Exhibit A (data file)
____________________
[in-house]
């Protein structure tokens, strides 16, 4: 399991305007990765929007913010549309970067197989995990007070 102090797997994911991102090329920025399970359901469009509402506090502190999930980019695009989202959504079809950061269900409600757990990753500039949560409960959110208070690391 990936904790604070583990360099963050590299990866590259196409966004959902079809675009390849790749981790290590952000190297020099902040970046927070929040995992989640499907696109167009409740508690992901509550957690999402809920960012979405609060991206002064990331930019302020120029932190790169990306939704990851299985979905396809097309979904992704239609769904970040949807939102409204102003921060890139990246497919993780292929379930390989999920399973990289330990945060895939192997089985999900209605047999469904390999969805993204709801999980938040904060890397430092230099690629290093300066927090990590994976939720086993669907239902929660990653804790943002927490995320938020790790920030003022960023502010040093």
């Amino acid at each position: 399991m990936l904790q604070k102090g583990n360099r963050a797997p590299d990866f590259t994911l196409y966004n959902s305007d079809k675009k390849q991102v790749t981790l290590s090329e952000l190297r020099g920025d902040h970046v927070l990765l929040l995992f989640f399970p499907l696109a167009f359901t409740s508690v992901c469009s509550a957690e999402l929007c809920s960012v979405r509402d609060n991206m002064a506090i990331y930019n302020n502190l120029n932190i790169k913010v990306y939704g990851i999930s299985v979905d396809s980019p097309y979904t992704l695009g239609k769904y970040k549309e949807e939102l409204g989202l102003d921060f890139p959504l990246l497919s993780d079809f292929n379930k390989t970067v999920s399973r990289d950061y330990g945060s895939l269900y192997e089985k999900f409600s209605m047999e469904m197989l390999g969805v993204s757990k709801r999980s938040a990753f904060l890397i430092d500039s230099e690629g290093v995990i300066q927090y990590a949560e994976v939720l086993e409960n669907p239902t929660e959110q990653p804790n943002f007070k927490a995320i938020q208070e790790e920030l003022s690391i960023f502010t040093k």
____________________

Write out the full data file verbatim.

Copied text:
[in-house]
């Protein structure tokens, strides 16, 4: 399991305007990765929007913010549309970067197989995990007070 102090797997994911991102090329920025399970359901469009509402506090502190999930980019695009989202959504079809950061269900409600757990990753500039949560409960959110208070690391 990936904790604070583990360099963050590299990866590259196409966004959902079809675009390849790749981790290590952000190297020099902040970046927070929040995992989640499907696109167009409740508690992901509550957690999402809920960012979405609060991206002064990331930019302020120029932190790169990306939704990851299985979905396809097309979904992704239609769904970040949807939102409204102003921060890139990246497919993780292929379930390989999920399973990289330990945060895939192997089985999900209605047999469904390999969805993204709801999980938040904060890397430092230099690629290093300066927090990590994976939720086993669907239902929660990653804790943002927490995320938020790790920030003022960023502010040093």
């Amino acid at each position: 399991m990936l904790q604070k102090g583990n360099r963050a797997p590299d990866f590259t994911l196409y966004n959902s305007d079809k675009k390849q991102v790749t981790l290590s090329e952000l190297r020099g920025d902040h970046v927070l990765l929040l995992f989640f399970p499907l696109a167009f359901t409740s508690v992901c469009s509550a957690e999402l929007c809920s960012v979405r509402d609060n991206m002064a506090i990331y930019n302020n502190l120029n932190i790169k913010v990306y939704g990851i999930s299985v979905d396809s980019p097309y979904t992704l695009g239609k769904y970040k549309e949807e939102l409204g989202l102003d921060f890139p959504l990246l497919s993780d079809f292929n379930k390989t970067v999920s399973r990289d950061y330990g945060s895939l269900y192997e089985k999900f409600s209605m047999e469904m197989l390999g969805v993204s757990k709801r999980s938040a990753f904060l890397i430092d500039s230099e690629g290093v995990i300066q927090y990590a949560e994976v939720l086993e409960n669907p239902t929660e959110q990653p804790n943002f007070k927490a995320i938020q208070e790790e920030l003022s690391i960023f502010t040093k």